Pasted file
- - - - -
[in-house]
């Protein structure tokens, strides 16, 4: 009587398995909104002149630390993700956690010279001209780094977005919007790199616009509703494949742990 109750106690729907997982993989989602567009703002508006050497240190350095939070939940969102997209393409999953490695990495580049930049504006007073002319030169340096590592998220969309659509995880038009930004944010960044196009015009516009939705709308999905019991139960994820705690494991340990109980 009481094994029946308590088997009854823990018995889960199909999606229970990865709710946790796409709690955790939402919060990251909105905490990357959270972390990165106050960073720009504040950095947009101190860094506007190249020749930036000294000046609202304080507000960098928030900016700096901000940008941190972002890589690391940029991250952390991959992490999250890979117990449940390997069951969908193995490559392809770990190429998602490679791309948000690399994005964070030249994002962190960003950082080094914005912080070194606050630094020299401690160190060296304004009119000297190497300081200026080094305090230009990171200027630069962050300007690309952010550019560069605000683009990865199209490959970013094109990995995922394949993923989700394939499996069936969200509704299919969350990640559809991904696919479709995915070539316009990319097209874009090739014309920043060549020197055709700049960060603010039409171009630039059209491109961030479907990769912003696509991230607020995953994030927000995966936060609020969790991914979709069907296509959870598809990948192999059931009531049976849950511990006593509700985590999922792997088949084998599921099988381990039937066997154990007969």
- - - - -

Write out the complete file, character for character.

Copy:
[in-house]
């Protein structure tokens, strides 16, 4: 009587398995909104002149630390993700956690010279001209780094977005919007790199616009509703494949742990 109750106690729907997982993989989602567009703002508006050497240190350095939070939940969102997209393409999953490695990495580049930049504006007073002319030169340096590592998220969309659509995880038009930004944010960044196009015009516009939705709308999905019991139960994820705690494991340990109980 009481094994029946308590088997009854823990018995889960199909999606229970990865709710946790796409709690955790939402919060990251909105905490990357959270972390990165106050960073720009504040950095947009101190860094506007190249020749930036000294000046609202304080507000960098928030900016700096901000940008941190972002890589690391940029991250952390991959992490999250890979117990449940390997069951969908193995490559392809770990190429998602490679791309948000690399994005964070030249994002962190960003950082080094914005912080070194606050630094020299401690160190060296304004009119000297190497300081200026080094305090230009990171200027630069962050300007690309952010550019560069605000683009990865199209490959970013094109990995995922394949993923989700394939499996069936969200509704299919969350990640559809991904696919479709995915070539316009990319097209874009090739014309920043060549020197055709700049960060603010039409171009630039059209491109961030479907990769912003696509991230607020995953994030927000995966936060609020969790991914979709069907296509959870598809990948192999059931009531049976849950511990006593509700985590999922792997088949084998599921099988381990039937066997154990007969």